Increased Work in the 90s
McGill played the role of Mike Matthews alongside Bruce Willis and Damon Wayans in Tony Scott’s action/comedy “The Last Boy Scout” (1991), and then worked on Jonathan Lynn’s Oscar-winning comedy “My Cousin Vinny” (1992) starring Joe Pesci, Marisa Tomei and Ralph Macchio. In 1993, Bruce appeared in Renny Harlin’s Oscar-nominated “Cliffhanger” with Sylvester Stallone, John Lithgow and Michael Rooker, and also in Clint Eastwood’s “A Perfect World” starring Kevin Costner, Clint Eastwood and Laura Dern. In the mid-‘90s, Bruce worked with Denzel Washington, Meg Ryan and Lou Diamond Phillips on the war drama “Courage Under Fire” (1996), in John Singleton’s “Rosewood” (1997), and played alongside Sam Rockwell, Kathleen Quinlan and Mischa Barton in “Lawn Dogs” (1997).
The early 2000s and Collaboration with Michael Mann
The Oscar-nominated director Michael Mann said that McGill is one of his favorite actors, and the two of them worked together in the late ‘90s and early 2000s, Mann’s most prolific years, firstly in the Oscar-nominated thriller “The Insider” starring Russell Crowe, Al Pacino and Christopher Plummer, and then in 2001 in Oscar-nominated biopic “Ali” with Will Smith, Jamie Foxx and Jon Voight. In 2004, McGill worked alongside Tom Cruise, Jamie Foxx and Jada Pinkett Smith in Oscar-nominated “Collateral”, and taking part in such blockbuster movies certainly helped Bruce to increase his net worth. While working with Mann, McGill was also active elsewhere, as he appeared in seven episodes of the Primetime Emmy Award-nominated horror series “Wolf Lake” (2001-2002), and had a role in Robert Redford’s “The Legend of Bagger Vance” (2000) starring Will Smith, Matt Damon and Charlize Theron, plus in Billy Cristal’s Golden Globes Award-nominated film “61*” (2001). McGill stayed busy in the early 2000s, and had parts in “The Sum of All Fears” (2002) starring Ben Affleck and Morgan Freeman, and in the Golden Globe Award-nominated “Live from Baghdad” (2002), with Michael Keaton and Helena Bonham Carter.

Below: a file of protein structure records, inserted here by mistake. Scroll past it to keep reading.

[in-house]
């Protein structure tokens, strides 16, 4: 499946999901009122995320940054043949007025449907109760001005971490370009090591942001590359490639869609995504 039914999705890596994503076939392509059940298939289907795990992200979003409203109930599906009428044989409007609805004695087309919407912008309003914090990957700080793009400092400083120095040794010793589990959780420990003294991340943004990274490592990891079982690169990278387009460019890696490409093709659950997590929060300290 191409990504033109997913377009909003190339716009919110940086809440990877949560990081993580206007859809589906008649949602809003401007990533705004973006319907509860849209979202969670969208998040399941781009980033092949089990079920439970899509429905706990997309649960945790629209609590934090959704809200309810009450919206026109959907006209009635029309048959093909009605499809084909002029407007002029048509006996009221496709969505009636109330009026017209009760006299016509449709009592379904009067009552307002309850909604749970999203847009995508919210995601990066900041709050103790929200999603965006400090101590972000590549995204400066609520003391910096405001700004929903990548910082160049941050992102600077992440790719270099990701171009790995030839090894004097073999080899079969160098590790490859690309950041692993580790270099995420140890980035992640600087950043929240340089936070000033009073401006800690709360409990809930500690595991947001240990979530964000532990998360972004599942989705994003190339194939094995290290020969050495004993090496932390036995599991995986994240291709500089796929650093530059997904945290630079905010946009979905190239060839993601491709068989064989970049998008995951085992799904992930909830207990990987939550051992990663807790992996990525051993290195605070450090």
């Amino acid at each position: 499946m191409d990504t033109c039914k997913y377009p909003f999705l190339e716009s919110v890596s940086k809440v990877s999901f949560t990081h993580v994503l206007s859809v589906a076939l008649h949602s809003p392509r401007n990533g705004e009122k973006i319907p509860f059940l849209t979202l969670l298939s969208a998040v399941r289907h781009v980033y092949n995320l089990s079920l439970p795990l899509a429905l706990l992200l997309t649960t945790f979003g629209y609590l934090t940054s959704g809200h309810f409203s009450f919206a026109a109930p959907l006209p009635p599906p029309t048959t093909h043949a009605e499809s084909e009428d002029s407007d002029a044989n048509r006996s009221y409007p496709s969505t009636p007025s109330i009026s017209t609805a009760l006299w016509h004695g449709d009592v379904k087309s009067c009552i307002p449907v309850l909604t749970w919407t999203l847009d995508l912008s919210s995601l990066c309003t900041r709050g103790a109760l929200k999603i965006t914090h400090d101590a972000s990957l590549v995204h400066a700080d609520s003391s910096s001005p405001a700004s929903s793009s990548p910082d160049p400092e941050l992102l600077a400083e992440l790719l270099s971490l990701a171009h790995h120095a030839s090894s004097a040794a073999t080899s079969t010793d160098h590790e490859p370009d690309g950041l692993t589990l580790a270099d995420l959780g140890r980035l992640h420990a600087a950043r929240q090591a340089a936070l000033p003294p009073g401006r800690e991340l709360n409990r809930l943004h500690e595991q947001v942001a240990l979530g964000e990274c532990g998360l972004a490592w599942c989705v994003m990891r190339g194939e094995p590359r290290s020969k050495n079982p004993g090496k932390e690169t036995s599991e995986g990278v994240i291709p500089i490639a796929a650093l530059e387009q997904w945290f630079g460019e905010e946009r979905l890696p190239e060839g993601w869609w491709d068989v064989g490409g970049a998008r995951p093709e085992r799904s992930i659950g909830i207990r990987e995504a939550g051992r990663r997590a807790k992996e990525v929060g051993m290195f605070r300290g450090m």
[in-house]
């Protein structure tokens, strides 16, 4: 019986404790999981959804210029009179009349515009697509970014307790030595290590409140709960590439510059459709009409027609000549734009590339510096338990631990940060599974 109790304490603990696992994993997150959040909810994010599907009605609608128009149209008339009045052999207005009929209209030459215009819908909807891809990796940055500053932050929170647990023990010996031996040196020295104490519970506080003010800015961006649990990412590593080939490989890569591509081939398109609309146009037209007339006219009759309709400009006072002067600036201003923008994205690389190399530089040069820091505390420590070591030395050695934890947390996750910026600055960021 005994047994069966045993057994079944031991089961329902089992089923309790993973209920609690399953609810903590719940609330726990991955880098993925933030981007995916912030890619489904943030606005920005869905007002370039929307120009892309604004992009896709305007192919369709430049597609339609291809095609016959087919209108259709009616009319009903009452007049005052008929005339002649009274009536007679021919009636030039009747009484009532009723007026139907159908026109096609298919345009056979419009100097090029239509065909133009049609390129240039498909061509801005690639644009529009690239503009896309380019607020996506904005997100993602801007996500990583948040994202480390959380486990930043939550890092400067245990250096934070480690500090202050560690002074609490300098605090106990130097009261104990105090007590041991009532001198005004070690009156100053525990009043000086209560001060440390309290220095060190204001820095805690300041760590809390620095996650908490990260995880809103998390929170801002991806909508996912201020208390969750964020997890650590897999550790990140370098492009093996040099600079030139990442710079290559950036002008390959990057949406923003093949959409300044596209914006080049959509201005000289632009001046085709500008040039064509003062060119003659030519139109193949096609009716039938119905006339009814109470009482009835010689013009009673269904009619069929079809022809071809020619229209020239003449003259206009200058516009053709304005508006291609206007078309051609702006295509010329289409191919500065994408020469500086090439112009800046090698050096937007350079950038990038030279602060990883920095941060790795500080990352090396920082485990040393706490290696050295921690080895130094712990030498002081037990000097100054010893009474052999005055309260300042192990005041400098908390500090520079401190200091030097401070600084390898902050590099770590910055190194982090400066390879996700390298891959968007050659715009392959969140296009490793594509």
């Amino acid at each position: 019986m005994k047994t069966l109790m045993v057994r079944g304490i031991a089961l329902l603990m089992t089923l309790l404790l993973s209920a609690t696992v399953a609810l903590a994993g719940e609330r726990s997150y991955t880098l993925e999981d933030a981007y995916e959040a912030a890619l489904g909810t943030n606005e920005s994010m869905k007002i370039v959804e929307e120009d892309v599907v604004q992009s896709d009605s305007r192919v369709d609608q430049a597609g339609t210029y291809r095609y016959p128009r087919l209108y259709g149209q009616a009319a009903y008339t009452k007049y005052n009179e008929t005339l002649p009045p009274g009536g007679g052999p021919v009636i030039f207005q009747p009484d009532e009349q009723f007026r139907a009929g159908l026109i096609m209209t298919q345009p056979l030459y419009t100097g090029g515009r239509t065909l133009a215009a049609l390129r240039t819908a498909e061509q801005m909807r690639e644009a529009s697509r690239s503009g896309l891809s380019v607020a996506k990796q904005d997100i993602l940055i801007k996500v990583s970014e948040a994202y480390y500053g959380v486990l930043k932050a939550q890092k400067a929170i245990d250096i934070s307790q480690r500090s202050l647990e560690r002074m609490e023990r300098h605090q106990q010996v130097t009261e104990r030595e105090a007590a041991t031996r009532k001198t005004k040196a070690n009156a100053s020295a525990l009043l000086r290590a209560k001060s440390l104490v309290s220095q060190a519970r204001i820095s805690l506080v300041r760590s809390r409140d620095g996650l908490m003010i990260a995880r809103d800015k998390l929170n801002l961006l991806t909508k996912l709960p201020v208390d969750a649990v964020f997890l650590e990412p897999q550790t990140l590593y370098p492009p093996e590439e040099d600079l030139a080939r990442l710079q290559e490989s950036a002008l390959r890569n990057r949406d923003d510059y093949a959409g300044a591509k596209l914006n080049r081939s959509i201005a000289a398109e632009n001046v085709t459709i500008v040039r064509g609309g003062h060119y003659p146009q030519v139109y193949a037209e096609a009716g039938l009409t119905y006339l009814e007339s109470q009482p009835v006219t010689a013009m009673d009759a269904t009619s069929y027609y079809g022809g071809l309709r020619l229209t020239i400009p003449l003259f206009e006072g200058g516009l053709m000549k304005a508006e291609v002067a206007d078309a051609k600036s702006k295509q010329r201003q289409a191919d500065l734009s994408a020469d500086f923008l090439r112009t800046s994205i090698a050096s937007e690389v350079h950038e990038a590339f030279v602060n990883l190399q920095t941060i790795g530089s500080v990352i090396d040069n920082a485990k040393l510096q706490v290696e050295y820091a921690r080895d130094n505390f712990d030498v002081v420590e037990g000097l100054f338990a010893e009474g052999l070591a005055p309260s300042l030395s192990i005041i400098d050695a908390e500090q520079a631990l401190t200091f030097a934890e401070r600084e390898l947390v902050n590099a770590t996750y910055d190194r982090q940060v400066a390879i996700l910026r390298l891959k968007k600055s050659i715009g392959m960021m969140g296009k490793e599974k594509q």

More Work in the 2000s
In 2003, McGill collaborated with Ridley Scott in “Matchstick Men”, and played alongside John Cusack, Rachel Weisz and Gene Hackman in “Runaway Jury”, in which he had the role of Judge Harkin. Bruce appeared with Orlando Bloom, Kirsten Dunst, and Susan Sarandon in “Elizabethtown” (2005), and then in “The Lookout” (2007) starring Joseph Gordon-Levitt. In the late 2000s, McGill worked with Dennis Quaid and Forest Whitaker in the action “Vantage Point” (2008), in Jay Roach’s Golden Globes Award-winning “Recount” (2008), while he teamed up with Oliver Stone in “W.” (2008) starring Josh Brolin. He ended the 2000s in the thriller “Law Abiding Citizen” (2009) with Gerard Butler and Jamie Foxx.